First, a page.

Greene says that when members move on after their term, they have experience well beyond their counterparts in a first-year job situation. Running family services, working at build sites, or as volunteer coordinators, AmeriCorps members are on the front lines of making Habitat’s mission a reality: creating a world where everyone has a decent place to live.
“It’s amazing and very heartwarming to me,” says Greene. “That’s what has kept me in this role for five years. I would rather make less money serving here alongside the AmeriCorps members because they’re what gets me up in the morning – their enthusiasm and sacrifices. We want them, when they leave, to be professionals and to carry the message. They are our best ambassadors.”
At 53, Jacquie Sanders thinks it’s the right time for her to be giving back to society by serving as an AmeriCorps member at Habitat. She began as a volunteer more than two years ago, came on as a Corps member last summer, and built a new program -- something members often do, Greene says. Sanders is a team build coordinator for her program, Veterans Build Committee, which involves building homes for and by veterans.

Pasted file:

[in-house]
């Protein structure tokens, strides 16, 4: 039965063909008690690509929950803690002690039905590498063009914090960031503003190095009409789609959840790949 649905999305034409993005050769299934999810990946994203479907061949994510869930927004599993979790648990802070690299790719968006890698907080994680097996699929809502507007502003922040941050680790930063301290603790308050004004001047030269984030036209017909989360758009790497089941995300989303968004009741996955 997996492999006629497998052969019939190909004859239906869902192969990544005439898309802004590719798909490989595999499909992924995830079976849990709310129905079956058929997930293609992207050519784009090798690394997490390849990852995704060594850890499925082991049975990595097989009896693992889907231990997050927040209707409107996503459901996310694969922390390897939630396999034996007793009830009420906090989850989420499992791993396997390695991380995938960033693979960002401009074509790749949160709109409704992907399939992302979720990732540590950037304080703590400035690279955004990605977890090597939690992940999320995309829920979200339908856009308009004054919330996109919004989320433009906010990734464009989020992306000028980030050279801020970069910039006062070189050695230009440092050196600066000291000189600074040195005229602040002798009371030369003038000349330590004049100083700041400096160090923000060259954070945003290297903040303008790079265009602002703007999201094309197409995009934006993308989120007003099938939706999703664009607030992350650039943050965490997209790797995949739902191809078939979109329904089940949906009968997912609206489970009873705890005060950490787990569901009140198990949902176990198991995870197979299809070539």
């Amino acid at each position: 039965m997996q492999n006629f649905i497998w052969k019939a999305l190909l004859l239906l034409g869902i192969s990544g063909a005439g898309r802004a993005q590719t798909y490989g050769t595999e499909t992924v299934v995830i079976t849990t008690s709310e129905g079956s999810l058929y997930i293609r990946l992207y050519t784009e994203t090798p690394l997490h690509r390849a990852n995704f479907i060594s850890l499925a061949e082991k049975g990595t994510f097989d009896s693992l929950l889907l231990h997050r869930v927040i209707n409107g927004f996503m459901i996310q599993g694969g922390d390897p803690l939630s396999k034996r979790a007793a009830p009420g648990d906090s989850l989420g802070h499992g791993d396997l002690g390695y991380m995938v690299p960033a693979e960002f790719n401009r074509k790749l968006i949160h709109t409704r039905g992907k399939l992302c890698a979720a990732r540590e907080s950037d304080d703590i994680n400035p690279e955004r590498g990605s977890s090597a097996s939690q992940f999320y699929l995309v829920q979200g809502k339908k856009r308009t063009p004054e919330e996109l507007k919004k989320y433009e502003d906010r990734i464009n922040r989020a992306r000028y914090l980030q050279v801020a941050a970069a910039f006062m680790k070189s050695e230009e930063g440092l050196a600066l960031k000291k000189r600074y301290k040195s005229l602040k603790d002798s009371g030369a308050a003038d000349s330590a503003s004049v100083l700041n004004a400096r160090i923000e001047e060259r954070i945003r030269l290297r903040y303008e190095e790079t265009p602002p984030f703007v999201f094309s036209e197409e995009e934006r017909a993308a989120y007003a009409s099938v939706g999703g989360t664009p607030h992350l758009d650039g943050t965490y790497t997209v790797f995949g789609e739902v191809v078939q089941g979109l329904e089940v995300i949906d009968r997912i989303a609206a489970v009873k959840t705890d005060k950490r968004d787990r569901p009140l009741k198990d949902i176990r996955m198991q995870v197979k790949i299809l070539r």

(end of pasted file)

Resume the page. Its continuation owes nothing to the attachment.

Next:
It’s a “pay it forward” philosophy, the way Sanders explains it: “You see what you’ve been able to do with your life and you know that if you can give other people the same opportunities, then perhaps they’re going to be the next person to do something amazing with their life.”
One misconception members have, she says, is that people often don’t realize they don’t get paid, that it’s just a living wage. Work schedules are never normal, events are at all hours, and members do everything at poverty level.
“AmeriCorps members do it with an open heart,” Sanders says. “You give a lot of time, because you believe it’s the right mission.”